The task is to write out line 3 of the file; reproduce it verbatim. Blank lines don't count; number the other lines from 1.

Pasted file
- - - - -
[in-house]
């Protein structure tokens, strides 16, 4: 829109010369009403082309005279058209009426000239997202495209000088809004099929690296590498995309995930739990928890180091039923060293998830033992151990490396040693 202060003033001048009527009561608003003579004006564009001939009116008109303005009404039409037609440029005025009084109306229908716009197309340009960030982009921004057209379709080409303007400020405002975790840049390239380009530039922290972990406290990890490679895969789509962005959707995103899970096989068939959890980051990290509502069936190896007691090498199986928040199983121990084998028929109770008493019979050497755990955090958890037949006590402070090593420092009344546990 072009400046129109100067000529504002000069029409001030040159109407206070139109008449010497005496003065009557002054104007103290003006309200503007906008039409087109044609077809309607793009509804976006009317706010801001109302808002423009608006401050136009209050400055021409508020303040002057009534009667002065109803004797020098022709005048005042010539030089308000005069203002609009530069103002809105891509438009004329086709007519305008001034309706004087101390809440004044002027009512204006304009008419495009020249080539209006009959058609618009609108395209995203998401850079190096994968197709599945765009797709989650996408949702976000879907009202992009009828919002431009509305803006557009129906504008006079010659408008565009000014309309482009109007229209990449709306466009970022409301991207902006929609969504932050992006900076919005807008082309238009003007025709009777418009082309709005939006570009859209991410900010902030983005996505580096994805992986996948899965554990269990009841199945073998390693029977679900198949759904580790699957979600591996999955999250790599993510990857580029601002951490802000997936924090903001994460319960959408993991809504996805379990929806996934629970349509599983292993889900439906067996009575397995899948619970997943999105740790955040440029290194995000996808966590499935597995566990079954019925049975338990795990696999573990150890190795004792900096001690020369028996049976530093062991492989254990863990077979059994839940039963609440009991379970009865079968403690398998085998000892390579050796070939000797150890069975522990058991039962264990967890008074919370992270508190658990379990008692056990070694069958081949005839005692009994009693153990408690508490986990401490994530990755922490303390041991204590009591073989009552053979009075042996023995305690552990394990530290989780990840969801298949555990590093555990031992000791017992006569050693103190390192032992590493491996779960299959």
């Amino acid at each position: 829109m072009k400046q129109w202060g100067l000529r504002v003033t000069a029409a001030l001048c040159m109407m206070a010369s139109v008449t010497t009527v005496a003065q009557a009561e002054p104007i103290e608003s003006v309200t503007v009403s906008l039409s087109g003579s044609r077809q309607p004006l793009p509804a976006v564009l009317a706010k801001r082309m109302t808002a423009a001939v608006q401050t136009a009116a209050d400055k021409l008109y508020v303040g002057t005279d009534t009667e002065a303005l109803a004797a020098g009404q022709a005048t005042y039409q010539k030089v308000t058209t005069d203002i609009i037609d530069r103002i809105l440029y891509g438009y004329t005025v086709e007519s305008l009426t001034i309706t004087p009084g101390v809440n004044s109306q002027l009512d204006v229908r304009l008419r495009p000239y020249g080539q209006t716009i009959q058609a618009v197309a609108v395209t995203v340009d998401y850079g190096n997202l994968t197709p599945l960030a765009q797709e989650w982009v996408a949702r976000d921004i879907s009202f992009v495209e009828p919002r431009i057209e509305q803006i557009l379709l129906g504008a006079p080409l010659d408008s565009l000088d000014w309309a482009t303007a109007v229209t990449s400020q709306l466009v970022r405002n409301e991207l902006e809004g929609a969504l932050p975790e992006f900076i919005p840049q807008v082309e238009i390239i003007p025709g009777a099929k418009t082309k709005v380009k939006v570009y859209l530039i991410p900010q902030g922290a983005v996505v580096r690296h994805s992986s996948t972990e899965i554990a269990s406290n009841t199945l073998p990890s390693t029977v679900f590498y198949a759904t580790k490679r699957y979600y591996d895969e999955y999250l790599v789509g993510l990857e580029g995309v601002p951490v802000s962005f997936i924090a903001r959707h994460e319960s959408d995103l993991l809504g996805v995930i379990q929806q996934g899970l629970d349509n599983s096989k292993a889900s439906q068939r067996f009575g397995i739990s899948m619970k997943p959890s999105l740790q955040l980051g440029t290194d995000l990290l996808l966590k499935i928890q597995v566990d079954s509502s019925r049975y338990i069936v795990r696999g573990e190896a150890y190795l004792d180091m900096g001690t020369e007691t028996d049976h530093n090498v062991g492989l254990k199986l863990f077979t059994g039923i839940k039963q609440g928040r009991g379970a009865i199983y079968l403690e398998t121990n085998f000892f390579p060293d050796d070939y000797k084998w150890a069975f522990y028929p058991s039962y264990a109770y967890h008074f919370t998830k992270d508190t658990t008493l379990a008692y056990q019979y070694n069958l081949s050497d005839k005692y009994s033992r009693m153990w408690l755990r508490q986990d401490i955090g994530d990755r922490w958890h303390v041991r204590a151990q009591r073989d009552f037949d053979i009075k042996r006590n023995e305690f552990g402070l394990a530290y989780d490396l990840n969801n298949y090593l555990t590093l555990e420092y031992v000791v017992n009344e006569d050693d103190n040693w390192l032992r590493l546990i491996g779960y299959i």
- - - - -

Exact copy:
């Amino acid at each position: 829109m072009k400046q129109w202060g100067l000529r504002v003033t000069a029409a001030l001048c040159m109407m206070a010369s139109v008449t010497t009527v005496a003065q009557a009561e002054p104007i103290e608003s003006v309200t503007v009403s906008l039409s087109g003579s044609r077809q309607p004006l793009p509804a976006v564009l009317a706010k801001r082309m109302t808002a423009a001939v608006q401050t136009a009116a209050d400055k021409l008109y508020v303040g002057t005279d009534t009667e002065a303005l109803a004797a020098g009404q022709a005048t005042y039409q010539k030089v308000t058209t005069d203002i609009i037609d530069r103002i809105l440029y891509g438009y004329t005025v086709e007519s305008l009426t001034i309706t004087p009084g101390v809440n004044s109306q002027l009512d204006v229908r304009l008419r495009p000239y020249g080539q209006t716009i009959q058609a618009v197309a609108v395209t995203v340009d998401y850079g190096n997202l994968t197709p599945l960030a765009q797709e989650w982009v996408a949702r976000d921004i879907s009202f992009v495209e009828p919002r431009i057209e509305q803006i557009l379709l129906g504008a006079p080409l010659d408008s565009l000088d000014w309309a482009t303007a109007v229209t990449s400020q709306l466009v970022r405002n409301e991207l902006e809004g929609a969504l932050p975790e992006f900076i919005p840049q807008v082309e238009i390239i003007p025709g009777a099929k418009t082309k709005v380009k939006v570009y859209l530039i991410p900010q902030g922290a983005v996505v580096r690296h994805s992986s996948t972990e899965i554990a269990s406290n009841t199945l073998p990890s390693t029977v679900f590498y198949a759904t580790k490679r699957y979600y591996d895969e999955y999250l790599v789509g993510l990857e580029g995309v601002p951490v802000s962005f997936i924090a903001r959707h994460e319960s959408d995103l993991l809504g996805v995930i379990q929806q996934g899970l629970d349509n599983s096989k292993a889900s439906q068939r067996f009575g397995i739990s899948m619970k997943p959890s999105l740790q955040l980051g440029t290194d995000l990290l996808l966590k499935i928890q597995v566990d079954s509502s019925r049975y338990i069936v795990r696999g573990e190896a150890y190795l004792d180091m900096g001690t020369e007691t028996d049976h530093n090498v062991g492989l254990k199986l863990f077979t059994g039923i839940k039963q609440g928040r009991g379970a009865i199983y079968l403690e398998t121990n085998f000892f390579p060293d050796d070939y000797k084998w150890a069975f522990y028929p058991s039962y264990a109770y967890h008074f919370t998830k992270d508190t658990t008493l379990a008692y056990q019979y070694n069958l081949s050497d005839k005692y009994s033992r009693m153990w408690l755990r508490q986990d401490i955090g994530d990755r922490w958890h303390v041991r204590a151990q009591r073989d009552f037949d053979i009075k042996r006590n023995e305690f552990g402070l394990a530290y989780d490396l990840n969801n298949y090593l555990t590093l555990e420092y031992v000791v017992n009344e006569d050693d103190n040693w390192l032992r590493l546990i491996g779960y299959i």